Former student pursues business endeavors in Thailand

by REBEKAH HARVEY

Before deciding to move to Thailand, Devin Hargrove was an unconventional college student.

Hargrove, who grew up in Lubbock, planned on going into the military after an ROTC program, but medical issues kept him from continuing on that path.

“I kind of had it planned all through high school, coming out of high school, for the first few years I had planned on that route,” explained Hargrove. “When that ended up not fostering, I had to make a decision. I didn’t have anything else planned.”

With no plan, Hargrove decided to go to college.

“I had to figure out what to do,” recalled Hargrove. “For a long time, that kind of just ended up being going to work and going to South Plains.”

During his time at South Plains College, Hargrove got involved in the campus newspaper, The Plainsman Press. He served as a staff writer for one year and feature editor the following year.

“I always really enjoyed being a writer,” said Hargrove. “Even though it was just a college newspaper, it gave me the opportunity to explore.”

After SPC, Hargrove moved to Denton to attend the University of North Texas.  That was when he decided college wasn’t what he wanted.

“I had spent about $5,000 for the first semester,” recalls Hargrove. “I remember thinking, ‘This is kind of absurd’.”

For Hargrove, the decision was not difficult to make. He knew what he wanted to do, which was to establish a business where he could outsource most of the work.

“Initially, I found the cheapest plane ticket that I could,” explained Hargrove, “which at the time was a flight to Thailand. And I took all my money that I had and I went.”

According to Hargrove, the first time in a different country is always magical, but after a while, it fades away.

“We don’t live in a movie,” explained Hargrove. “Even if you’re doing something cool, you have to live in that. There’s going to be ups, there’s going to be downs. There’s going to be periods of boredom. There’s going to be times when you’re broke, times when you’re rich. Things are going to happen. It’s just life at the end of the day, even if you’re in a different place with a different set of standards. “

For a while, Hargrove was just hanging out in Thailand. After coming back to the United States a few times, he decided it was time to make the move.

“I ended up coming back for the holidays and also working for a few months to save up money to go back over there,” said Hargrove. “That’s when I really made this plan of this is what I’m going to commit to. I’m going to commit to finding people who can nourish that entrepreneurial spirit, and who I can learn from.”

In Thailand, he was staying in a hostel that a friend owned that was so small he could barely stand up. To sustain himself, he started teaching English.

“I literally just slept there,” said Hargrove of the hostel. “The rest of the time I was out doing things. I was learning from people, hanging out with tour operators, learning how they sell to people.”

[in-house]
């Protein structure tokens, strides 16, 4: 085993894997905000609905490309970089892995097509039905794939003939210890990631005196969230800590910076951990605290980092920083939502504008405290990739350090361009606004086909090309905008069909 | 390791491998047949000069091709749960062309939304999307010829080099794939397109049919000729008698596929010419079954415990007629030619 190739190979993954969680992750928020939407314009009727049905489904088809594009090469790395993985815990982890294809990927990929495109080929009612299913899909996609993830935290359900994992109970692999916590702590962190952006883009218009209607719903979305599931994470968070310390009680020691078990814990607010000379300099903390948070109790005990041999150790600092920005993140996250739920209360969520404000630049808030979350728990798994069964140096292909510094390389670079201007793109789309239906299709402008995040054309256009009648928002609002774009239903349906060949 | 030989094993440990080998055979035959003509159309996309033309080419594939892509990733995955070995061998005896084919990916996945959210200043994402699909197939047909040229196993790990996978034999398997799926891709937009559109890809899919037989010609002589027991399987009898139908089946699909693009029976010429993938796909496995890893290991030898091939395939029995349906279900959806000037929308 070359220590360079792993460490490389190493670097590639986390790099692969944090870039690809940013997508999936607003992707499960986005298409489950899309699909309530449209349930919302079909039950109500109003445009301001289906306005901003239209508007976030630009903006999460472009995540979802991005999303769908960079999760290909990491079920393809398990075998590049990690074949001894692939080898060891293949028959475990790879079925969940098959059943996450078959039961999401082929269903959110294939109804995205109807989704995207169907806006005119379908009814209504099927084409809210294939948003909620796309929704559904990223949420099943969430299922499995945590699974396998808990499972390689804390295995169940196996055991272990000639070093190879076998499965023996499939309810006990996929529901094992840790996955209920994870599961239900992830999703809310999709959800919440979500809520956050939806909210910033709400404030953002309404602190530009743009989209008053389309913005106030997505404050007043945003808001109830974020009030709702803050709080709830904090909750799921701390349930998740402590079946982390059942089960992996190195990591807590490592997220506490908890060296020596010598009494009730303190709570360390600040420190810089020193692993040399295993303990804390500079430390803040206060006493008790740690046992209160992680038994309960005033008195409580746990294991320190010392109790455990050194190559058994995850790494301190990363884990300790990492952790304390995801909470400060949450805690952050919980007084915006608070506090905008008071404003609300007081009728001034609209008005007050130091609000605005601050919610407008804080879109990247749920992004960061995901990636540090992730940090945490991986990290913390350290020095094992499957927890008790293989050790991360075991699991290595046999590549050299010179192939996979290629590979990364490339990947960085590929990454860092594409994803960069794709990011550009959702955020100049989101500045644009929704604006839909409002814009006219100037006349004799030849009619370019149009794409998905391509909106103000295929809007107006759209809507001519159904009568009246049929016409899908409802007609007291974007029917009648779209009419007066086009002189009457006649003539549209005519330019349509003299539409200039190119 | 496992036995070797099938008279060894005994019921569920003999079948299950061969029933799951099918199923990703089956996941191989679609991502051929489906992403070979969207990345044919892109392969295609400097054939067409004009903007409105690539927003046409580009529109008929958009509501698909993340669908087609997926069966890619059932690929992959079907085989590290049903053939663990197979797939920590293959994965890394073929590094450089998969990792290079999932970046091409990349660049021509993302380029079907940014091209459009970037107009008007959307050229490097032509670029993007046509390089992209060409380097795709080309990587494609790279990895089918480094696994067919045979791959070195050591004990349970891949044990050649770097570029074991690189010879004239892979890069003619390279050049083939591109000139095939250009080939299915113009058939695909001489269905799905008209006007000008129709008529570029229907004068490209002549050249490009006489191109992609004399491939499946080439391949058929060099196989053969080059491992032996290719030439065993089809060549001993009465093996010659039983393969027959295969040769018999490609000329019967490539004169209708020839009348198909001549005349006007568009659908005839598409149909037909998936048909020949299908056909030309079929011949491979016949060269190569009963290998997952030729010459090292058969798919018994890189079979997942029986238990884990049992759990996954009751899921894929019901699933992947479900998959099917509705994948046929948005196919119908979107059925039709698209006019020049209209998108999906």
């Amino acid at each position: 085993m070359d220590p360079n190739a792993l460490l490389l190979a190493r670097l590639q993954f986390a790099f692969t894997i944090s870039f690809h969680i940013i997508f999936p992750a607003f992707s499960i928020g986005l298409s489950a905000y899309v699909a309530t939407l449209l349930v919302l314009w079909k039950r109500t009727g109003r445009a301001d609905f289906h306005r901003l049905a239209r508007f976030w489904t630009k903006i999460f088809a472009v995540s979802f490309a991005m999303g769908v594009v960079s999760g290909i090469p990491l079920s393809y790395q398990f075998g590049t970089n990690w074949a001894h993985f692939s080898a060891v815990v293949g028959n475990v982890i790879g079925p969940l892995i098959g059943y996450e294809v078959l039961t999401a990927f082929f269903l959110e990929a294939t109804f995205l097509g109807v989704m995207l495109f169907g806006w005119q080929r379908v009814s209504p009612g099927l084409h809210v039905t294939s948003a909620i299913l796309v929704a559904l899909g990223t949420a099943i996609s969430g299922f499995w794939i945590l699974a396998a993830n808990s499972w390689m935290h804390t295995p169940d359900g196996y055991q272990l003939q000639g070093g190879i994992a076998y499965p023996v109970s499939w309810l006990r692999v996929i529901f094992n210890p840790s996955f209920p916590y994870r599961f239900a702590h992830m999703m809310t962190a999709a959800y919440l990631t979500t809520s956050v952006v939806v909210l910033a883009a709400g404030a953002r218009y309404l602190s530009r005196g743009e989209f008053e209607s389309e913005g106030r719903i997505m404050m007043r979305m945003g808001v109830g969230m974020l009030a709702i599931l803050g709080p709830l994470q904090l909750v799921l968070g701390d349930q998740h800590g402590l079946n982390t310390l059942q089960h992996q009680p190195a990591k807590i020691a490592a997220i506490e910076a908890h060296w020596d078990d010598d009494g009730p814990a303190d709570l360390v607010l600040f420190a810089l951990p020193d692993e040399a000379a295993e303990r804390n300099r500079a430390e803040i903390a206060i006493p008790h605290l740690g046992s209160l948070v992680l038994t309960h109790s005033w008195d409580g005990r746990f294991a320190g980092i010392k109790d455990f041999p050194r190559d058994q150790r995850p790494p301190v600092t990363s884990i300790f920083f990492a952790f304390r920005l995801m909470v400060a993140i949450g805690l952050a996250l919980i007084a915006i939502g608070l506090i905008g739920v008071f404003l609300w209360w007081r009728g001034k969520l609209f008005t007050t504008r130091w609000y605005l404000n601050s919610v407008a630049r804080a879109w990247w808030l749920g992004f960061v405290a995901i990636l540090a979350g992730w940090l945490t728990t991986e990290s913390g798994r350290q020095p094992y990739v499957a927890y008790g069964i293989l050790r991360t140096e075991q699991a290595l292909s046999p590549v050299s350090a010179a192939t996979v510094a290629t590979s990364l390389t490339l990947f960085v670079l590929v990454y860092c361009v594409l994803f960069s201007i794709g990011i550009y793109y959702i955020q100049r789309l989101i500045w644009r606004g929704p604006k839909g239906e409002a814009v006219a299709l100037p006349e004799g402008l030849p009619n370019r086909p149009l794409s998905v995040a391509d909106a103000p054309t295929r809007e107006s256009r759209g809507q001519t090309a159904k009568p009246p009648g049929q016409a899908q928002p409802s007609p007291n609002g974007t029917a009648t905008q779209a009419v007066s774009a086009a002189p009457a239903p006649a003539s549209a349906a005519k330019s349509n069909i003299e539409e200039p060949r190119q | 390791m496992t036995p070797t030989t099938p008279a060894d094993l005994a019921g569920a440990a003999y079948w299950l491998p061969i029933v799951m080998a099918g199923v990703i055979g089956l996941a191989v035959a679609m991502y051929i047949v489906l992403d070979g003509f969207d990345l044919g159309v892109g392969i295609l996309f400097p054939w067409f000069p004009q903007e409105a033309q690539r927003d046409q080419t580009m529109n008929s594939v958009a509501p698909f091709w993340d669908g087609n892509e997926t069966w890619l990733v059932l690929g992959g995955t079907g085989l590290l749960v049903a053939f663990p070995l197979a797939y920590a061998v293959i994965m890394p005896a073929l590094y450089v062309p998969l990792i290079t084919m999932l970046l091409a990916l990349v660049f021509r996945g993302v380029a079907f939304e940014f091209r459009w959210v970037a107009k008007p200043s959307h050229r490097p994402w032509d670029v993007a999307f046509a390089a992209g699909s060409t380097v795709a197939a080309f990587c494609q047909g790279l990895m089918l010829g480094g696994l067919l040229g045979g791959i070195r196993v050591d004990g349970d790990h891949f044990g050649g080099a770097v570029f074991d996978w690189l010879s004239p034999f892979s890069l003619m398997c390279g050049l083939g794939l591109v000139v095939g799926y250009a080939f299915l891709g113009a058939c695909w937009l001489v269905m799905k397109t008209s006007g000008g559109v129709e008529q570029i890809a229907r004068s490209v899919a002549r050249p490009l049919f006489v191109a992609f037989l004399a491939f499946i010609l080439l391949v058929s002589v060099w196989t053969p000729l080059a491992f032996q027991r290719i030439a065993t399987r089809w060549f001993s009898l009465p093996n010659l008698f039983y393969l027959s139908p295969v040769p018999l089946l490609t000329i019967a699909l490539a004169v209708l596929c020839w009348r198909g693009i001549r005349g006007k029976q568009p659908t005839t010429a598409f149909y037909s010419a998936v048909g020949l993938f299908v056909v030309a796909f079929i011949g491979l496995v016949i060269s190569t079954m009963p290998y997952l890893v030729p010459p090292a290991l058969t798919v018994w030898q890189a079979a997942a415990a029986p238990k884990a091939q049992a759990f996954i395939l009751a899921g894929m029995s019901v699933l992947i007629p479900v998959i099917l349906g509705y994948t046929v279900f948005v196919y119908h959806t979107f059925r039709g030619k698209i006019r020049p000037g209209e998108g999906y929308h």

Currently, Hargrove is back in America until April. In the meantime, he hopes to set up a business geared toward teaching English as a second language. ”

Outside of business, Hargrove wants to earn his black belt in Jiu Jitsu and become a dive master for recreational scuba diving.

He said he hopes to start a fund that would help Lubbock students pay for travel

“Once I’m able, I want to donate money to local schools here in the Lubbock area,” said Hargrove, “to allow students to travel more on these group trips, outdoor learning, as it’s called.”

Hargrove says one of the best pieces of advice he ever received was from a colleague.

“His best piece of advice was to be singularly focused in whatever you’re doing,” said Hargrove. “Make a lot of money, invest it all, and then break free from whatever you’re doing, even if you’re doing something you enjoy, because that freedom is going to be better.”

Hargrove also recommends having mentors and coaches. While coaches seem like a waste of money, Hargrove recommends it because you might be losing money by not seeing a coach.

“If you spend $250 every month for a coach to work on specific goals,” explained Hargrove, “how much more money could you be making? How much money are you losing by not talking with them?”

Aside from coaching, Hargrove says to have very specific goals, those that can actually be achieved.

“You have to have very specific goals,” said Hargrove, “because from that point you can break it down into individual, actionable plans. That’s something that took me a very long time to learn, but once I did learn that, it has helped me accomplish more in the past two or three years than I’ve accomplished in 15.”

Author: Plainsman Press Staff

The student newspaper of South Plains College.

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